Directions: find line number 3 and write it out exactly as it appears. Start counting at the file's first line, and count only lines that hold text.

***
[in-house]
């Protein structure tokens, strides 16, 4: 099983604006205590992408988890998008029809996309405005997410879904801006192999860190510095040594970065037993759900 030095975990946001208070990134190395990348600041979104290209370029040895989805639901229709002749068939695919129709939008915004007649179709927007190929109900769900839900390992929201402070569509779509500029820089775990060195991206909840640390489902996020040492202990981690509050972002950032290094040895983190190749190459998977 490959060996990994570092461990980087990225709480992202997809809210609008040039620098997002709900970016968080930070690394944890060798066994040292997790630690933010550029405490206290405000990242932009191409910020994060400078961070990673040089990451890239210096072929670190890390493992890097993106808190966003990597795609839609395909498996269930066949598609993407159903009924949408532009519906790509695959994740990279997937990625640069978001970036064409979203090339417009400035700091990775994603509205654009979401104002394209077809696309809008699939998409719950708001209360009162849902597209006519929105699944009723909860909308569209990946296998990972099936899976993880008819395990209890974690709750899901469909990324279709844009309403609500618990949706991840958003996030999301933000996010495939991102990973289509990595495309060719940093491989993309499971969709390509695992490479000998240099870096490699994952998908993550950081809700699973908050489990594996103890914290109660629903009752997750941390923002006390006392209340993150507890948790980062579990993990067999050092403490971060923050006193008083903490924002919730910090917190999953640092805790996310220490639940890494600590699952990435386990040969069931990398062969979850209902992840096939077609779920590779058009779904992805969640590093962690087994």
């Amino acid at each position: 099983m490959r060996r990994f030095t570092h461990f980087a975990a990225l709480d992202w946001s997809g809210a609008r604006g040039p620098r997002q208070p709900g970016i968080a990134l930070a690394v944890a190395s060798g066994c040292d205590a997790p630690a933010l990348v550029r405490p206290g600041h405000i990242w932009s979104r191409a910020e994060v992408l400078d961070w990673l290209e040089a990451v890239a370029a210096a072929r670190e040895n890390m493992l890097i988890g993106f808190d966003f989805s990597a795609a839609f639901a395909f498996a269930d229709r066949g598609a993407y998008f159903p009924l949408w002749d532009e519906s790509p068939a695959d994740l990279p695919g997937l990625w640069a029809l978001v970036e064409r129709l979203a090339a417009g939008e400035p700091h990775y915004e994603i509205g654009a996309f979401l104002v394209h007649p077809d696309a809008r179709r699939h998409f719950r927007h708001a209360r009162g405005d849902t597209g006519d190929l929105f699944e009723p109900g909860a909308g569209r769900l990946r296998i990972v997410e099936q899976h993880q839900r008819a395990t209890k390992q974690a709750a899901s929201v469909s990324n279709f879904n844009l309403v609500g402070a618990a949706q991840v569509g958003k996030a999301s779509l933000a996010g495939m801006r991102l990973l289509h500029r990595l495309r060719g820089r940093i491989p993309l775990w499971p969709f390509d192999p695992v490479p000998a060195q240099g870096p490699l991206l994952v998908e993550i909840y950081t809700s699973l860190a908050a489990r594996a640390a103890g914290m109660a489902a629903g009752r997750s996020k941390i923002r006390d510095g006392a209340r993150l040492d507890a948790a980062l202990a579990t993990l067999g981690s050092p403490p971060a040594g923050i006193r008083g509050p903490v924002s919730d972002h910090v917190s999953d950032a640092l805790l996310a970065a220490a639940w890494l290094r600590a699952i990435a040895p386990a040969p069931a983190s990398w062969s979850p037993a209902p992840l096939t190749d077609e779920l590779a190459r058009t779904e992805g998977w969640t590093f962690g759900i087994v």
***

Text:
């Amino acid at each position: 099983m490959r060996r990994f030095t570092h461990f980087a975990a990225l709480d992202w946001s997809g809210a609008r604006g040039p620098r997002q208070p709900g970016i968080a990134l930070a690394v944890a190395s060798g066994c040292d205590a997790p630690a933010l990348v550029r405490p206290g600041h405000i990242w932009s979104r191409a910020e994060v992408l400078d961070w990673l290209e040089a990451v890239a370029a210096a072929r670190e040895n890390m493992l890097i988890g993106f808190d966003f989805s990597a795609a839609f639901a395909f498996a269930d229709r066949g598609a993407y998008f159903p009924l949408w002749d532009e519906s790509p068939a695959d994740l990279p695919g997937l990625w640069a029809l978001v970036e064409r129709l979203a090339a417009g939008e400035p700091h990775y915004e994603i509205g654009a996309f979401l104002v394209h007649p077809d696309a809008r179709r699939h998409f719950r927007h708001a209360r009162g405005d849902t597209g006519d190929l929105f699944e009723p109900g909860a909308g569209r769900l990946r296998i990972v997410e099936q899976h993880q839900r008819a395990t209890k390992q974690a709750a899901s929201v469909s990324n279709f879904n844009l309403v609500g402070a618990a949706q991840v569509g958003k996030a999301s779509l933000a996010g495939m801006r991102l990973l289509h500029r990595l495309r060719g820089r940093i491989p993309l775990w499971p969709f390509d192999p695992v490479p000998a060195q240099g870096p490699l991206l994952v998908e993550i909840y950081t809700s699973l860190a908050a489990r594996a640390a103890g914290m109660a489902a629903g009752r997750s996020k941390i923002r006390d510095g006392a209340r993150l040492d507890a948790a980062l202990a579990t993990l067999g981690s050092p403490p971060a040594g923050i006193r008083g509050p903490v924002s919730d972002h910090v917190s999953d950032a640092l805790l996310a970065a220490a639940w890494l290094r600590a699952i990435a040895p386990a040969p069931a983190s990398w062969s979850p037993a209902p992840l096939t190749d077609e779920l590779a190459r058009t779904e992805g998977w969640t590093f962690g759900i087994v």